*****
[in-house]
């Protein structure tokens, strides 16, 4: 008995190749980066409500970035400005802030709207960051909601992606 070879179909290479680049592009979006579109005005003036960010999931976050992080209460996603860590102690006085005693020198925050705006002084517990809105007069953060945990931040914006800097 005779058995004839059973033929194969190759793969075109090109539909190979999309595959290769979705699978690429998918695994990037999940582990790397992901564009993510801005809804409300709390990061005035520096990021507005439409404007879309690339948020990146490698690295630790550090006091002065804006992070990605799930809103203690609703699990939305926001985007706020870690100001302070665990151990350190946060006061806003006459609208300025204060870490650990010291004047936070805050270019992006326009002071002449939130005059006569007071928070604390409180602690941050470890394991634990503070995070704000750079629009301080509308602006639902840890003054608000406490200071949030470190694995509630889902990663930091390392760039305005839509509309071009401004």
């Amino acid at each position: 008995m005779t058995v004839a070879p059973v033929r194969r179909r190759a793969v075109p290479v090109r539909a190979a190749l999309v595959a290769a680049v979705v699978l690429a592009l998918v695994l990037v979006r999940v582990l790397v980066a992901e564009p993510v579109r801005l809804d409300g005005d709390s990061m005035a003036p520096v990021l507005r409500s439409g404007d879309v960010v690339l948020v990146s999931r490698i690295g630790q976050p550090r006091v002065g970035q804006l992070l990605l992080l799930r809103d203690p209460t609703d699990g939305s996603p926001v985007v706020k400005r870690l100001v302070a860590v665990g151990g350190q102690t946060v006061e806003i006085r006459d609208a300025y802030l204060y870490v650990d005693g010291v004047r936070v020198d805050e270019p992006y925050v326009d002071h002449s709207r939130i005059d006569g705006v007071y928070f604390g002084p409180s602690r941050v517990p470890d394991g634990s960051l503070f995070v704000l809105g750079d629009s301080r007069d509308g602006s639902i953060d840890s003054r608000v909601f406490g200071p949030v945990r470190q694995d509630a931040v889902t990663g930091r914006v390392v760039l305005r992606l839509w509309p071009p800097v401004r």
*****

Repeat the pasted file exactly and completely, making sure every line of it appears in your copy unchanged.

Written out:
[in-house]
């Protein structure tokens, strides 16, 4: 008995190749980066409500970035400005802030709207960051909601992606 070879179909290479680049592009979006579109005005003036960010999931976050992080209460996603860590102690006085005693020198925050705006002084517990809105007069953060945990931040914006800097 005779058995004839059973033929194969190759793969075109090109539909190979999309595959290769979705699978690429998918695994990037999940582990790397992901564009993510801005809804409300709390990061005035520096990021507005439409404007879309690339948020990146490698690295630790550090006091002065804006992070990605799930809103203690609703699990939305926001985007706020870690100001302070665990151990350190946060006061806003006459609208300025204060870490650990010291004047936070805050270019992006326009002071002449939130005059006569007071928070604390409180602690941050470890394991634990503070995070704000750079629009301080509308602006639902840890003054608000406490200071949030470190694995509630889902990663930091390392760039305005839509509309071009401004």
């Amino acid at each position: 008995m005779t058995v004839a070879p059973v033929r194969r179909r190759a793969v075109p290479v090109r539909a190979a190749l999309v595959a290769a680049v979705v699978l690429a592009l998918v695994l990037v979006r999940v582990l790397v980066a992901e564009p993510v579109r801005l809804d409300g005005d709390s990061m005035a003036p520096v990021l507005r409500s439409g404007d879309v960010v690339l948020v990146s999931r490698i690295g630790q976050p550090r006091v002065g970035q804006l992070l990605l992080l799930r809103d203690p209460t609703d699990g939305s996603p926001v985007v706020k400005r870690l100001v302070a860590v665990g151990g350190q102690t946060v006061e806003i006085r006459d609208a300025y802030l204060y870490v650990d005693g010291v004047r936070v020198d805050e270019p992006y925050v326009d002071h002449s709207r939130i005059d006569g705006v007071y928070f604390g002084p409180s602690r941050v517990p470890d394991g634990s960051l503070f995070v704000l809105g750079d629009s301080r007069d509308g602006s639902i953060d840890s003054r608000v909601f406490g200071p949030v945990r470190q694995d509630a931040v889902t990663g930091r914006v390392v760039l305005r992606l839509w509309p071009p800097v401004r």